Senior Scientist, Consultant Physician and Member of congregation
Clinical and Translational Endoscopic Research
James East is a Consultant Gastroenterologist & Endoscopist and Honorary Senior Clinical Lecturer specializing in advanced luminal GI endoscopy. He is the Endoscopy Research Lead for the Translational Gastroenterology Unit, Clinical Lead for Endoscopy at the John Radcliffe Hospital, and Clinical Director for Bowel Cancer Screening Oxfordshire.
Gastrointestinal cancer cancer prevention is his core research focus, primarily though improving endoscopic strategies to halt development of pre-malignant lesions, through clinical and translational studies.
Early detection and differentiation of colonic pre-malignant lesions
Current population based strategies to prevent bowel cancer rely on low efficacy screening test (faecal occult blood testing) and sigmoidoscopy or colonoscopy. We need to improve screening tests through development of better biomarkers and patient risk stratification, and the detection, characterisation [http://www.ncbi.nlm.nih.gov/pubmed/24239209], and effective resection of pre-malignant lesions (advanced endoscopic imaging). Surveillance strategies also need to be made more clinically and cost effective with stratification based on molecular markers.
Serrated pathway to colorectal cancer
Rare familial syndromes can give insights into some specific problems faced at a population level, particularly for the new "serrated pathways" to colorectal cancer, such as hereditary mixed polyposis syndrome and its gene GREM-1 [http://www.ncbi.nlm.nih.gov/pubmed/22561515]. Serrated polyps, and the associated Serrated Polyposis Syndrome, are now newly recognised as important pre-malignant lesions, distinct from the adenoma-carcinoma sequence, but their biology is poorly understood, and detection and safe resection are challenging. [http://www.nature.com/nrgastro/journal/v10/n2/pdf/nrgastro.2012.245.pdf]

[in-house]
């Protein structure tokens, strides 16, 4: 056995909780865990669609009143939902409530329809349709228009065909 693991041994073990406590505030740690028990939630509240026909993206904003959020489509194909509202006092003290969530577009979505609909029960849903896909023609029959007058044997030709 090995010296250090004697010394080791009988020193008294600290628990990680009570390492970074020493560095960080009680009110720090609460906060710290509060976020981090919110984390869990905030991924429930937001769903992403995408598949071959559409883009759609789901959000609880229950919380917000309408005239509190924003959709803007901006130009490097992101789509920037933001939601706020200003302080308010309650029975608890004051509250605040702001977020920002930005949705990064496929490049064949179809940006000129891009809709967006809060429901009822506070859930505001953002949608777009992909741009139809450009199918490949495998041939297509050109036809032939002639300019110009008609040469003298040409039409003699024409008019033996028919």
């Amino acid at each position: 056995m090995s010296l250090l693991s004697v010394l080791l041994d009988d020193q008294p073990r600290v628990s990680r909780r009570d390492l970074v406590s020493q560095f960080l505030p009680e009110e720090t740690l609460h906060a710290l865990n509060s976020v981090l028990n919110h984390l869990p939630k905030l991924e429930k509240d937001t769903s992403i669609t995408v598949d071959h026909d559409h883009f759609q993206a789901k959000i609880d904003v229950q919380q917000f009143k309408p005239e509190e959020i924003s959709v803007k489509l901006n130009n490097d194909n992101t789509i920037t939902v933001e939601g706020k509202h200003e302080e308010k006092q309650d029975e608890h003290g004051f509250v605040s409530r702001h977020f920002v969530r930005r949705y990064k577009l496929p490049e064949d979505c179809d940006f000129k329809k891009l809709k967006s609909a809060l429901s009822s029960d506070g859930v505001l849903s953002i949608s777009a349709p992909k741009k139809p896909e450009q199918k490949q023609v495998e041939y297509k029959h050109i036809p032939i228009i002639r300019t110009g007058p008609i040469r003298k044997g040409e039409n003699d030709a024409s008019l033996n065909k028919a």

Colitis (inflammation driven) associated colorectal cancer
Inflammation and cancer are also increasingly seen as linked. Colonoscopic surveillance for colitis associated cancer (CAC) is a particular clinical challenge where molecularly targeted endoscopic imaging could yield significant clinical benefit in the short term, as well as lead to insights into use the safe of immunosuppressants in the context of dysplasia. There is an inherent tension between inflammation driving dysplasia and cancer, where stopping inflammation can reverse dysplasia [IL-22 axis; http://jem.rupress.org/content/210/5/917.full.pdf+html]; conversely use of immunosuppressive agents (anti-TNFs) may lead to dangerous loss of immune surveillance against tumour growth.
Fundamentally we aim to translate advances in immunology and molecular genetics into cl
Combining faecal immunochemical testing with blood test results for colorectal cancer risk stratification: a consecutive cohort of 16,604 patients presenting to primary care
Withrow DR. et al, (2022), BMC Medicine, 20
Faecal immunochemical testing (FIT) in patients with signs or symptoms of suspected colorectal cancer (CRC): a joint guideline from the Association of Coloproctology of Great Britain and Ireland (ACPGBI) and the British Society of Gastroenterology (BSG).
Monahan KJ. et al, (2022), Gut
Serrated lesions and adenomas in colonoscopic surveillance: additive or exponential?
East JE., (2021), Gut
Deep learning for detection and segmentation of artefact and disease instances in gastrointestinal endoscopy.
Ali S. et al, (2021), Medical image analysis, 70
Faecal immunochemical testing (FIT): sources of result variation based on three years of routine testing of symptomatic patients in English primary care.
James T. et al, (2021), British journal of biomedical science, 1 - 7